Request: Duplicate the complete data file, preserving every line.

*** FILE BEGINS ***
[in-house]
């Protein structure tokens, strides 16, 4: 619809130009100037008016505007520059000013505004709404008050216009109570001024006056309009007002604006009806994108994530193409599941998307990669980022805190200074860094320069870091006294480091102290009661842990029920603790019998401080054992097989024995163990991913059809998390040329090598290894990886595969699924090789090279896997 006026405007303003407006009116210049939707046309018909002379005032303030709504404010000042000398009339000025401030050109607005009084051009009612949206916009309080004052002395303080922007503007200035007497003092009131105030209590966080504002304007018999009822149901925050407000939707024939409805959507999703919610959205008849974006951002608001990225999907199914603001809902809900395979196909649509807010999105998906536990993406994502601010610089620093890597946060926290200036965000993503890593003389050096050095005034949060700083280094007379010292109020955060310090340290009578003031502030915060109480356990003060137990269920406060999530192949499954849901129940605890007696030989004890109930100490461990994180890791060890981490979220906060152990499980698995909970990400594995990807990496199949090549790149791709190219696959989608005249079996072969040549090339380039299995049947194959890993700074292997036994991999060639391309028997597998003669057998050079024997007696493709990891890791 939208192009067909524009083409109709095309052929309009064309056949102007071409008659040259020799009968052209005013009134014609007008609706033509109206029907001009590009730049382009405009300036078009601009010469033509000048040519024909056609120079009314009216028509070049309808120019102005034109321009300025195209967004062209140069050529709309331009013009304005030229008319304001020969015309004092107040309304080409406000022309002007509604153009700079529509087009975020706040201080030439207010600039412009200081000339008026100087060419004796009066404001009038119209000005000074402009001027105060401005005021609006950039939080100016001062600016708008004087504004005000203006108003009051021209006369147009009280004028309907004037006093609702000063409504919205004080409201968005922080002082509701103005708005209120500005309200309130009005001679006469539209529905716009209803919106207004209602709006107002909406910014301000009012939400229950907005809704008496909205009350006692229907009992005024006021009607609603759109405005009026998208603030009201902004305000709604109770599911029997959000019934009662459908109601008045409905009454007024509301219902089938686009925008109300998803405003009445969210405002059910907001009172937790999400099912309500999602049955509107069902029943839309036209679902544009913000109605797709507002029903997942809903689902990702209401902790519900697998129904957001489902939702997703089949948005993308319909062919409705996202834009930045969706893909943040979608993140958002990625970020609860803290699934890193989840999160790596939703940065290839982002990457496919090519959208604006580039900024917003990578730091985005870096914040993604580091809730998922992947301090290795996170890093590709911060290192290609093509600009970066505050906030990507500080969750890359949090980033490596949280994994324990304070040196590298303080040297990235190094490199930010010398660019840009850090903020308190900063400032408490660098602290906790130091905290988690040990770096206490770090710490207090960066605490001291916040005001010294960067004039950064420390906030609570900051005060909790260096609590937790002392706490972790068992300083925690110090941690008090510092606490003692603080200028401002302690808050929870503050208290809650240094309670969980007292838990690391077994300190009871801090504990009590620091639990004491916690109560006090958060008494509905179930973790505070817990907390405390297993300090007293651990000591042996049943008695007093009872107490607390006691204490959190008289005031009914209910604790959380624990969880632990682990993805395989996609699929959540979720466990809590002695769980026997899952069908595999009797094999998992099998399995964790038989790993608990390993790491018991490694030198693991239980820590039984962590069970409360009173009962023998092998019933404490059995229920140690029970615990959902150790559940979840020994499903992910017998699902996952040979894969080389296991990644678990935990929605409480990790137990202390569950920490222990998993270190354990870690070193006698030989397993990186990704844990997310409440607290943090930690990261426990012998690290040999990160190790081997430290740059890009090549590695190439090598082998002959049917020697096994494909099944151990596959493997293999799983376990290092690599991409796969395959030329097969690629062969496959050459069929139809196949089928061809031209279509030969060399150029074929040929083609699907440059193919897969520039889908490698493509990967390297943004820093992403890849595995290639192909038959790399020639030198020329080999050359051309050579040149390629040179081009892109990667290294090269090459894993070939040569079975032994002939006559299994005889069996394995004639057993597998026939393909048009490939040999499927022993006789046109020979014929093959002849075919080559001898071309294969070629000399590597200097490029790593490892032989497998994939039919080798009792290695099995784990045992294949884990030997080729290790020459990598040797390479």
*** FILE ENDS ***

[in-house]
């Protein structure tokens, strides 16, 4: 619809130009100037008016505007520059000013505004709404008050216009109570001024006056309009007002604006009806994108994530193409599941998307990669980022805190200074860094320069870091006294480091102290009661842990029920603790019998401080054992097989024995163990991913059809998390040329090598290894990886595969699924090789090279896997 006026405007303003407006009116210049939707046309018909002379005032303030709504404010000042000398009339000025401030050109607005009084051009009612949206916009309080004052002395303080922007503007200035007497003092009131105030209590966080504002304007018999009822149901925050407000939707024939409805959507999703919610959205008849974006951002608001990225999907199914603001809902809900395979196909649509807010999105998906536990993406994502601010610089620093890597946060926290200036965000993503890593003389050096050095005034949060700083280094007379010292109020955060310090340290009578003031502030915060109480356990003060137990269920406060999530192949499954849901129940605890007696030989004890109930100490461990994180890791060890981490979220906060152990499980698995909970990400594995990807990496199949090549790149791709190219696959989608005249079996072969040549090339380039299995049947194959890993700074292997036994991999060639391309028997597998003669057998050079024997007696493709990891890791 939208192009067909524009083409109709095309052929309009064309056949102007071409008659040259020799009968052209005013009134014609007008609706033509109206029907001009590009730049382009405009300036078009601009010469033509000048040519024909056609120079009314009216028509070049309808120019102005034109321009300025195209967004062209140069050529709309331009013009304005030229008319304001020969015309004092107040309304080409406000022309002007509604153009700079529509087009975020706040201080030439207010600039412009200081000339008026100087060419004796009066404001009038119209000005000074402009001027105060401005005021609006950039939080100016001062600016708008004087504004005000203006108003009051021209006369147009009280004028309907004037006093609702000063409504919205004080409201968005922080002082509701103005708005209120500005309200309130009005001679006469539209529905716009209803919106207004209602709006107002909406910014301000009012939400229950907005809704008496909205009350006692229907009992005024006021009607609603759109405005009026998208603030009201902004305000709604109770599911029997959000019934009662459908109601008045409905009454007024509301219902089938686009925008109300998803405003009445969210405002059910907001009172937790999400099912309500999602049955509107069902029943839309036209679902544009913000109605797709507002029903997942809903689902990702209401902790519900697998129904957001489902939702997703089949948005993308319909062919409705996202834009930045969706893909943040979608993140958002990625970020609860803290699934890193989840999160790596939703940065290839982002990457496919090519959208604006580039900024917003990578730091985005870096914040993604580091809730998922992947301090290795996170890093590709911060290192290609093509600009970066505050906030990507500080969750890359949090980033490596949280994994324990304070040196590298303080040297990235190094490199930010010398660019840009850090903020308190900063400032408490660098602290906790130091905290988690040990770096206490770090710490207090960066605490001291916040005001010294960067004039950064420390906030609570900051005060909790260096609590937790002392706490972790068992300083925690110090941690008090510092606490003692603080200028401002302690808050929870503050208290809650240094309670969980007292838990690391077994300190009871801090504990009590620091639990004491916690109560006090958060008494509905179930973790505070817990907390405390297993300090007293651990000591042996049943008695007093009872107490607390006691204490959190008289005031009914209910604790959380624990969880632990682990993805395989996609699929959540979720466990809590002695769980026997899952069908595999009797094999998992099998399995964790038989790993608990390993790491018991490694030198693991239980820590039984962590069970409360009173009962023998092998019933404490059995229920140690029970615990959902150790559940979840020994499903992910017998699902996952040979894969080389296991990644678990935990929605409480990790137990202390569950920490222990998993270190354990870690070193006698030989397993990186990704844990997310409440607290943090930690990261426990012998690290040999990160190790081997430290740059890009090549590695190439090598082998002959049917020697096994494909099944151990596959493997293999799983376990290092690599991409796969395959030329097969690629062969496959050459069929139809196949089928061809031209279509030969060399150029074929040929083609699907440059193919897969520039889908490698493509990967390297943004820093992403890849595995290639192909038959790399020639030198020329080999050359051309050579040149390629040179081009892109990667290294090269090459894993070939040569079975032994002939006559299994005889069996394995004639057993597998026939393909048009490939040999499927022993006789046109020979014929093959002849075919080559001898071309294969070629000399590597200097490029790593490892032989497998994939039919080798009792290695099995784990045992294949884990030997080729290790020459990598040797390479």